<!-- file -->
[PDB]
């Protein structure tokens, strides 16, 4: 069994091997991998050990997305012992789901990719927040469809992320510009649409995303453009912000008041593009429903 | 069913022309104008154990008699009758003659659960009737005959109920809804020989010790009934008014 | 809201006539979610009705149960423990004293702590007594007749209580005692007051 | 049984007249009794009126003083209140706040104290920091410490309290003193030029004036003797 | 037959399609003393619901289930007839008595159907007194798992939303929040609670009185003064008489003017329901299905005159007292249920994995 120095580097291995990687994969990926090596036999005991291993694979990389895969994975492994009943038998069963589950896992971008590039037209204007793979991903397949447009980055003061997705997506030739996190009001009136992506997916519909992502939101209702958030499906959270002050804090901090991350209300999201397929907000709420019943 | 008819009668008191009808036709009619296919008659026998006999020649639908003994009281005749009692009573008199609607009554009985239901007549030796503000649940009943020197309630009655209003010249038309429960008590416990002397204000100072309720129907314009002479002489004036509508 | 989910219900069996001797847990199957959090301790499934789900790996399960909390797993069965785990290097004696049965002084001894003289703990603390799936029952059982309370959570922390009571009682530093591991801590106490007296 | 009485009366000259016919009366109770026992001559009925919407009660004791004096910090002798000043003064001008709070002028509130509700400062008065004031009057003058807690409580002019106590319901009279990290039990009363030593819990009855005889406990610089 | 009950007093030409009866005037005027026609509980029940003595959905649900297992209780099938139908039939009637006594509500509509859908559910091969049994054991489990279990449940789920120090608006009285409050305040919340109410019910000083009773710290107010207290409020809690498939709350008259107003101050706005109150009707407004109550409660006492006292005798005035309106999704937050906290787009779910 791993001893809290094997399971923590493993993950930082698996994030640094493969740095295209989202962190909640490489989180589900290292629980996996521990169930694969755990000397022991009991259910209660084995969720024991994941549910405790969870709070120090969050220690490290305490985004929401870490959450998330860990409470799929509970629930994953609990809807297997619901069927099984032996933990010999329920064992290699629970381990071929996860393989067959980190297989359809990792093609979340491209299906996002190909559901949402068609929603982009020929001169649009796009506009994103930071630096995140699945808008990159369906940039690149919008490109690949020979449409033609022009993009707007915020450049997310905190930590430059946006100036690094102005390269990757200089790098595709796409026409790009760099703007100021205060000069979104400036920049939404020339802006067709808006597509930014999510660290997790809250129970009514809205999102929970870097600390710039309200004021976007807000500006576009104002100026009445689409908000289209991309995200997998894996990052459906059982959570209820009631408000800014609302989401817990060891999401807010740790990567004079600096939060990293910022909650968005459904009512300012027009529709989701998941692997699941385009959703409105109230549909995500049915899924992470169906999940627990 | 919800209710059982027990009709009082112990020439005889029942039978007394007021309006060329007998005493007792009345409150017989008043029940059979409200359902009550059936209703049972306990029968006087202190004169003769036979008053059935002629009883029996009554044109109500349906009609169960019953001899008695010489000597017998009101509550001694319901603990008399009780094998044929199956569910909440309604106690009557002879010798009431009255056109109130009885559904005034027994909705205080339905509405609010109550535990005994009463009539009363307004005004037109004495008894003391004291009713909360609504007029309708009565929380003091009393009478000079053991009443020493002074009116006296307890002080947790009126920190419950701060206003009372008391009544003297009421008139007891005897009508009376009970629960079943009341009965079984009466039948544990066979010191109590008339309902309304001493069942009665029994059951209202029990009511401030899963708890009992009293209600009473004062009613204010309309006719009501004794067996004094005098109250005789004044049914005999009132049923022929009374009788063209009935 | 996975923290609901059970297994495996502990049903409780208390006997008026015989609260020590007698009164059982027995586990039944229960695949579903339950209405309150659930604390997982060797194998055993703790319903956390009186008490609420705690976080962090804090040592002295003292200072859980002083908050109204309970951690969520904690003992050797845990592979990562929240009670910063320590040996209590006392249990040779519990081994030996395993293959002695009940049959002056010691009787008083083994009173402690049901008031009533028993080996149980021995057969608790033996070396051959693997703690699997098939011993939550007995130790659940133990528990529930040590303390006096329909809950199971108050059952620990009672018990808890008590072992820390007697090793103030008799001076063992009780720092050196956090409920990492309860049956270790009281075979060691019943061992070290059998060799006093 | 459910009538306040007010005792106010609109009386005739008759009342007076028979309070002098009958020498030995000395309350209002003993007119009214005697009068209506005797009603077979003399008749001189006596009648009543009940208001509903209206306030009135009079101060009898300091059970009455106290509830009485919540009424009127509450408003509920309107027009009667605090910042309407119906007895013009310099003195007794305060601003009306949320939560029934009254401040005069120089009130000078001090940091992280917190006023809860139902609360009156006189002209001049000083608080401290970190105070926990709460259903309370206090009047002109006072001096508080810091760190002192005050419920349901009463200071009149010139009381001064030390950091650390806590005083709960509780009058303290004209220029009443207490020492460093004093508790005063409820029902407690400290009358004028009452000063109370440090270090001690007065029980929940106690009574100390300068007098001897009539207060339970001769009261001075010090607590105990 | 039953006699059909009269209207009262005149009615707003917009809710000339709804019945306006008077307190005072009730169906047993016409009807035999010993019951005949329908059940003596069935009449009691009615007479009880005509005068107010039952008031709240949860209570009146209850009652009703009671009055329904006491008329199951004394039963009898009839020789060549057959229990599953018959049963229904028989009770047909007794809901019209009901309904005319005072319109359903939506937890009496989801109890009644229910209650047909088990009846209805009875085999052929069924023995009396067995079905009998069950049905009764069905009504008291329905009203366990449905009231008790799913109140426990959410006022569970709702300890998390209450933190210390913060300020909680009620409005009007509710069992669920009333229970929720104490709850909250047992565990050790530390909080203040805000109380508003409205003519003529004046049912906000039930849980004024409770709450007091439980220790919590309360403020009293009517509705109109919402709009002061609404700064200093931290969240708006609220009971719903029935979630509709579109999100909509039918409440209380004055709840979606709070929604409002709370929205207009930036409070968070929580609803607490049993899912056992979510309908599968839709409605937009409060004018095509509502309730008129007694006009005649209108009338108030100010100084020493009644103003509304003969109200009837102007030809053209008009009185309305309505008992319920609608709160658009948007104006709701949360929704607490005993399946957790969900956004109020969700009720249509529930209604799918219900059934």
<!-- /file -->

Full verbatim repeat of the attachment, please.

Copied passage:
[PDB]
């Protein structure tokens, strides 16, 4: 069994091997991998050990997305012992789901990719927040469809992320510009649409995303453009912000008041593009429903 | 069913022309104008154990008699009758003659659960009737005959109920809804020989010790009934008014 | 809201006539979610009705149960423990004293702590007594007749209580005692007051 | 049984007249009794009126003083209140706040104290920091410490309290003193030029004036003797 | 037959399609003393619901289930007839008595159907007194798992939303929040609670009185003064008489003017329901299905005159007292249920994995 120095580097291995990687994969990926090596036999005991291993694979990389895969994975492994009943038998069963589950896992971008590039037209204007793979991903397949447009980055003061997705997506030739996190009001009136992506997916519909992502939101209702958030499906959270002050804090901090991350209300999201397929907000709420019943 | 008819009668008191009808036709009619296919008659026998006999020649639908003994009281005749009692009573008199609607009554009985239901007549030796503000649940009943020197309630009655209003010249038309429960008590416990002397204000100072309720129907314009002479002489004036509508 | 989910219900069996001797847990199957959090301790499934789900790996399960909390797993069965785990290097004696049965002084001894003289703990603390799936029952059982309370959570922390009571009682530093591991801590106490007296 | 009485009366000259016919009366109770026992001559009925919407009660004791004096910090002798000043003064001008709070002028509130509700400062008065004031009057003058807690409580002019106590319901009279990290039990009363030593819990009855005889406990610089 | 009950007093030409009866005037005027026609509980029940003595959905649900297992209780099938139908039939009637006594509500509509859908559910091969049994054991489990279990449940789920120090608006009285409050305040919340109410019910000083009773710290107010207290409020809690498939709350008259107003101050706005109150009707407004109550409660006492006292005798005035309106999704937050906290787009779910 791993001893809290094997399971923590493993993950930082698996994030640094493969740095295209989202962190909640490489989180589900290292629980996996521990169930694969755990000397022991009991259910209660084995969720024991994941549910405790969870709070120090969050220690490290305490985004929401870490959450998330860990409470799929509970629930994953609990809807297997619901069927099984032996933990010999329920064992290699629970381990071929996860393989067959980190297989359809990792093609979340491209299906996002190909559901949402068609929603982009020929001169649009796009506009994103930071630096995140699945808008990159369906940039690149919008490109690949020979449409033609022009993009707007915020450049997310905190930590430059946006100036690094102005390269990757200089790098595709796409026409790009760099703007100021205060000069979104400036920049939404020339802006067709808006597509930014999510660290997790809250129970009514809205999102929970870097600390710039309200004021976007807000500006576009104002100026009445689409908000289209991309995200997998894996990052459906059982959570209820009631408000800014609302989401817990060891999401807010740790990567004079600096939060990293910022909650968005459904009512300012027009529709989701998941692997699941385009959703409105109230549909995500049915899924992470169906999940627990 | 919800209710059982027990009709009082112990020439005889029942039978007394007021309006060329007998005493007792009345409150017989008043029940059979409200359902009550059936209703049972306990029968006087202190004169003769036979008053059935002629009883029996009554044109109500349906009609169960019953001899008695010489000597017998009101509550001694319901603990008399009780094998044929199956569910909440309604106690009557002879010798009431009255056109109130009885559904005034027994909705205080339905509405609010109550535990005994009463009539009363307004005004037109004495008894003391004291009713909360609504007029309708009565929380003091009393009478000079053991009443020493002074009116006296307890002080947790009126920190419950701060206003009372008391009544003297009421008139007891005897009508009376009970629960079943009341009965079984009466039948544990066979010191109590008339309902309304001493069942009665029994059951209202029990009511401030899963708890009992009293209600009473004062009613204010309309006719009501004794067996004094005098109250005789004044049914005999009132049923022929009374009788063209009935 | 996975923290609901059970297994495996502990049903409780208390006997008026015989609260020590007698009164059982027995586990039944229960695949579903339950209405309150659930604390997982060797194998055993703790319903956390009186008490609420705690976080962090804090040592002295003292200072859980002083908050109204309970951690969520904690003992050797845990592979990562929240009670910063320590040996209590006392249990040779519990081994030996395993293959002695009940049959002056010691009787008083083994009173402690049901008031009533028993080996149980021995057969608790033996070396051959693997703690699997098939011993939550007995130790659940133990528990529930040590303390006096329909809950199971108050059952620990009672018990808890008590072992820390007697090793103030008799001076063992009780720092050196956090409920990492309860049956270790009281075979060691019943061992070290059998060799006093 | 459910009538306040007010005792106010609109009386005739008759009342007076028979309070002098009958020498030995000395309350209002003993007119009214005697009068209506005797009603077979003399008749001189006596009648009543009940208001509903209206306030009135009079101060009898300091059970009455106290509830009485919540009424009127509450408003509920309107027009009667605090910042309407119906007895013009310099003195007794305060601003009306949320939560029934009254401040005069120089009130000078001090940091992280917190006023809860139902609360009156006189002209001049000083608080401290970190105070926990709460259903309370206090009047002109006072001096508080810091760190002192005050419920349901009463200071009149010139009381001064030390950091650390806590005083709960509780009058303290004209220029009443207490020492460093004093508790005063409820029902407690400290009358004028009452000063109370440090270090001690007065029980929940106690009574100390300068007098001897009539207060339970001769009261001075010090607590105990 | 039953006699059909009269209207009262005149009615707003917009809710000339709804019945306006008077307190005072009730169906047993016409009807035999010993019951005949329908059940003596069935009449009691009615007479009880005509005068107010039952008031709240949860209570009146209850009652009703009671009055329904006491008329199951004394039963009898009839020789060549057959229990599953018959049963229904028989009770047909007794809901019209009901309904005319005072319109359903939506937890009496989801109890009644229910209650047909088990009846209805009875085999052929069924023995009396067995079905009998069950049905009764069905009504008291329905009203366990449905009231008790799913109140426990959410006022569970709702300890998390209450933190210390913060300020909680009620409005009007509710069992669920009333229970929720104490709850909250047992565990050790530390909080203040805000109380508003409205003519003529004046049912906000039930849980004024409770709450007091439980220790919590309360403020009293009517509705109109919402709009002061609404700064200093931290969240708006609220009971719903029935979630509709579109999100909509039918409440209380004055709840979606709070929604409002709370929205207009930036409070968070929580609803607490049993899912056992979510309908599968839709409605937009409060004018095509509502309730008129007694006009005649209108009338108030100010100084020493009644103003509304003969109200009837102007030809053209008009009185309305309505008992319920609608709160658009948007104006709701949360929704607490005993399946957790969900956004109020969700009720249509529930209604799918219900059934």